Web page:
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Law of demand

14 bytes removed, 19:35, 10 September 2010
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===For individuals and households===
Conceptually, the law of demand arises from two fundamental causes: first, the limited purchasing power of an individual or household, and second, the fact that the nature of preferences of the individual or household, i.e., the nature of the utility function that the individual or household is trying to maximize. The law of demand operates at multiple levels.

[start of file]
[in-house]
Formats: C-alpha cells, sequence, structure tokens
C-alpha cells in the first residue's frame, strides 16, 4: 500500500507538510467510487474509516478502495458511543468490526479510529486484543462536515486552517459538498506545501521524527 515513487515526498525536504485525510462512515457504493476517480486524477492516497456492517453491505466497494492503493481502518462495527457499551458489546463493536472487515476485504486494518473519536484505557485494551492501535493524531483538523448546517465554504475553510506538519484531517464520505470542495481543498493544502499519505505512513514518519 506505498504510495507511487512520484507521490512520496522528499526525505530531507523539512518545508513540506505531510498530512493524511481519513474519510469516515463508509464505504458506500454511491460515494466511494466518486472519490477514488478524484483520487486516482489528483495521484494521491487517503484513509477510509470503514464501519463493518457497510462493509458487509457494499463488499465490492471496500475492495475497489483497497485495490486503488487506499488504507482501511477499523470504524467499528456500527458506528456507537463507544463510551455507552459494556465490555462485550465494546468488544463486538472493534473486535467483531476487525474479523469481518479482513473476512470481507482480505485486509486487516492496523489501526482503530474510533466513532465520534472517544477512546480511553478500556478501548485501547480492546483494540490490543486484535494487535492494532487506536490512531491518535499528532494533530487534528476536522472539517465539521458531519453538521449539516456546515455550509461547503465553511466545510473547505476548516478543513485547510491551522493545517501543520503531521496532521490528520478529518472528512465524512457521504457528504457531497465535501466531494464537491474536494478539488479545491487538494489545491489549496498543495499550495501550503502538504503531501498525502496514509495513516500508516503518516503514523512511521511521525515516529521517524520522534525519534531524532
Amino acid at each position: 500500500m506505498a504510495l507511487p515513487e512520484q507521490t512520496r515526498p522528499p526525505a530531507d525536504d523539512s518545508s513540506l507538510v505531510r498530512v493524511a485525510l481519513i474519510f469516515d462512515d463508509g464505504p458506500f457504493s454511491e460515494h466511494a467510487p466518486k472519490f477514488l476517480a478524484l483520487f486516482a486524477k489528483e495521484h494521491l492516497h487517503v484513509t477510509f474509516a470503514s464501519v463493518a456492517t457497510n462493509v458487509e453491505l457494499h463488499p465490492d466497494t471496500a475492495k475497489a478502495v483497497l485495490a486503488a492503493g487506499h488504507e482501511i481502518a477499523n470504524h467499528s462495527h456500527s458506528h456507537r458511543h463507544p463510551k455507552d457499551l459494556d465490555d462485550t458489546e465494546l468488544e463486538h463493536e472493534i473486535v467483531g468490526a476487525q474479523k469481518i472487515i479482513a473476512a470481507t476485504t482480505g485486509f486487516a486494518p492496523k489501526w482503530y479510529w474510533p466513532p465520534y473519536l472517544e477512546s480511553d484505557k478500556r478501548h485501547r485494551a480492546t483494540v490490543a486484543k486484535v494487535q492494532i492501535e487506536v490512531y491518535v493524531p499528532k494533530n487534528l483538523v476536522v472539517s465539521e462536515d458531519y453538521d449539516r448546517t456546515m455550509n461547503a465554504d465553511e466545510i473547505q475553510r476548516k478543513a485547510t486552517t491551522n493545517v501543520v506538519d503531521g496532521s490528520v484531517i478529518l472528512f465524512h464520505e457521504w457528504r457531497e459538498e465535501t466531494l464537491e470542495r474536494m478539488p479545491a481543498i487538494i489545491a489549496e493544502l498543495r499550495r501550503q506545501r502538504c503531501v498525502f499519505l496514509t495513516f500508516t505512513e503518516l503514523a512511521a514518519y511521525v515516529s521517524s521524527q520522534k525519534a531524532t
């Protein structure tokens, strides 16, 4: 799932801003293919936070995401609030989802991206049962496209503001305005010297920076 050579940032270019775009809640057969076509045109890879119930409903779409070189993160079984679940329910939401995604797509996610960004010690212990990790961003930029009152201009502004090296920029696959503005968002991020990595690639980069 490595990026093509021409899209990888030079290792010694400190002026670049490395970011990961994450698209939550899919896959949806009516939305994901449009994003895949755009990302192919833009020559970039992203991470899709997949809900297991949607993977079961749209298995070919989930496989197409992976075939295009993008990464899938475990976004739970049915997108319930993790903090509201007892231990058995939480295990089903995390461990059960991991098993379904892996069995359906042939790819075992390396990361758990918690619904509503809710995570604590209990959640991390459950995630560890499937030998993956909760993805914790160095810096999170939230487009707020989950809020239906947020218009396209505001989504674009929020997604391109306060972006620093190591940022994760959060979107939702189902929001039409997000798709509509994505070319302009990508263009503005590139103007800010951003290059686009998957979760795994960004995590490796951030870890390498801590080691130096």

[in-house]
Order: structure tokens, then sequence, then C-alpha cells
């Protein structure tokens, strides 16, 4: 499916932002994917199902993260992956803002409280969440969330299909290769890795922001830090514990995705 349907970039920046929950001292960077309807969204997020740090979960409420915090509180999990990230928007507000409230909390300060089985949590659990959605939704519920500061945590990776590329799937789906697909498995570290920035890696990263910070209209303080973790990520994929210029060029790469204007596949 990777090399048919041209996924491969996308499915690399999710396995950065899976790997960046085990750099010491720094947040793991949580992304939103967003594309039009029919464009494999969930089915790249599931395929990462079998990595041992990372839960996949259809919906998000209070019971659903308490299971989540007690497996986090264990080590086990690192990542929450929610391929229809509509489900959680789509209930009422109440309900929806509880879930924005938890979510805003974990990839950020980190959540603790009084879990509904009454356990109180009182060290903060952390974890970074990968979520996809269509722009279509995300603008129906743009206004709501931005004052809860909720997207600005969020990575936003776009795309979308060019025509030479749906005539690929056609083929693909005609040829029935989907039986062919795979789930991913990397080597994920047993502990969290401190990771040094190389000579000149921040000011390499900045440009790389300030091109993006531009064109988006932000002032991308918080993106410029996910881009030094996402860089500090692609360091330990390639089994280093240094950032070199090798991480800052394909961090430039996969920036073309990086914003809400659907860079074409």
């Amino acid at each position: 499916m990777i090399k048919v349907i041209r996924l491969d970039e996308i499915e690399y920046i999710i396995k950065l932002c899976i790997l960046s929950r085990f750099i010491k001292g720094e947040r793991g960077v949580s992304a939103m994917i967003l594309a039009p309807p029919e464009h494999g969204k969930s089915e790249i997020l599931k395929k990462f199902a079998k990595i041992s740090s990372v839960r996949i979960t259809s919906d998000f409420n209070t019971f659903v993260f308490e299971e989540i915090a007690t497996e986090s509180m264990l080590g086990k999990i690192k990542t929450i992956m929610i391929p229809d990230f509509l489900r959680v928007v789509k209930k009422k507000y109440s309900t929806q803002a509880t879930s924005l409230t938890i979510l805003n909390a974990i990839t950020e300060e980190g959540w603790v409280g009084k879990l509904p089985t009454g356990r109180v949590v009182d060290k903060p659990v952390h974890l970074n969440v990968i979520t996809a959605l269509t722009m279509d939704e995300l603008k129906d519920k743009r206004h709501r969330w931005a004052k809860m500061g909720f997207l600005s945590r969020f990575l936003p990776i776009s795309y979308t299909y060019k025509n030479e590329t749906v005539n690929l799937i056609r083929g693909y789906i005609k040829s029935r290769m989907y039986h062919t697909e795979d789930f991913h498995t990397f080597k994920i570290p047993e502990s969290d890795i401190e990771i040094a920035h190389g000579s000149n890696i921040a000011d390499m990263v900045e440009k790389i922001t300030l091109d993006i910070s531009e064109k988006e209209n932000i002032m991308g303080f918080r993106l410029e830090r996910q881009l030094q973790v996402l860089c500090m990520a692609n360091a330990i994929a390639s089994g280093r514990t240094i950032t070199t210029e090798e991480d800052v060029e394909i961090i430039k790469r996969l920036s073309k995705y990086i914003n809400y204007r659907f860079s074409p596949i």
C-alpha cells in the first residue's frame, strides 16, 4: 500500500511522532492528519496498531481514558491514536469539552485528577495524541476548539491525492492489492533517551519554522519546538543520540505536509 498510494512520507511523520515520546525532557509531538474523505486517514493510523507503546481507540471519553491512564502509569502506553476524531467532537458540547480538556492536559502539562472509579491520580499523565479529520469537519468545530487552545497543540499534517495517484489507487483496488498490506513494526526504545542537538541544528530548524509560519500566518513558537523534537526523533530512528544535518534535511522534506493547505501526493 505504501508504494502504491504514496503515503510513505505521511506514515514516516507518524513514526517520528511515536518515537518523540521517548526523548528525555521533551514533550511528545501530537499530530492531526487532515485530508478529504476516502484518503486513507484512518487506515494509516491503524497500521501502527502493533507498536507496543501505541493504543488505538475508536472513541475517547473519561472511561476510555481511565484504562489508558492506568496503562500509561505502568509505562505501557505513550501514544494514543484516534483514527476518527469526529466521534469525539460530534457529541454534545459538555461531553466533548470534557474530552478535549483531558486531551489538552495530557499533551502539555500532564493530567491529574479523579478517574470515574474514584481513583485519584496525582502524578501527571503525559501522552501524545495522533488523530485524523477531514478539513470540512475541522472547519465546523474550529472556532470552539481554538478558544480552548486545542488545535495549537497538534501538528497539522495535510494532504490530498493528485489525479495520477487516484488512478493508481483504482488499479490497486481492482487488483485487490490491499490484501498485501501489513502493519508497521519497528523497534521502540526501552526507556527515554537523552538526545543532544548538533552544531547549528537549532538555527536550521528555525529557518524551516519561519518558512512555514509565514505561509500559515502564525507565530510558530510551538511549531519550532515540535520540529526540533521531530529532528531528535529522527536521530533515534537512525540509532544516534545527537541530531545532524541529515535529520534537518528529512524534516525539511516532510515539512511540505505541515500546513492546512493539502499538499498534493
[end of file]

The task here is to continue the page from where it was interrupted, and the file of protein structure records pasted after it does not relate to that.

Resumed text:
* ''For a given household and a given commodity'': The demand of a particular household for a particular commodity is expected to increase, or at least stay constant, as the price of the commodity falls. This relies on the assumption that the marginal benefit from every additional unit of the commodity is decreasing. There are two effects responsible for the law of demand: [[income effect]], which states that the higher the price, the less the household can spend on the good with the limited income it has, and the [[substitution effect]], which predicts that an increase in price makes the household substitute away from the good towards [[substitute goods]]. {{further|[[Law of demand for individual buyers follows from diminishing marginal utility]], [[Income effect explains law of demand]], [[substitution effect explains law of demand]]}}
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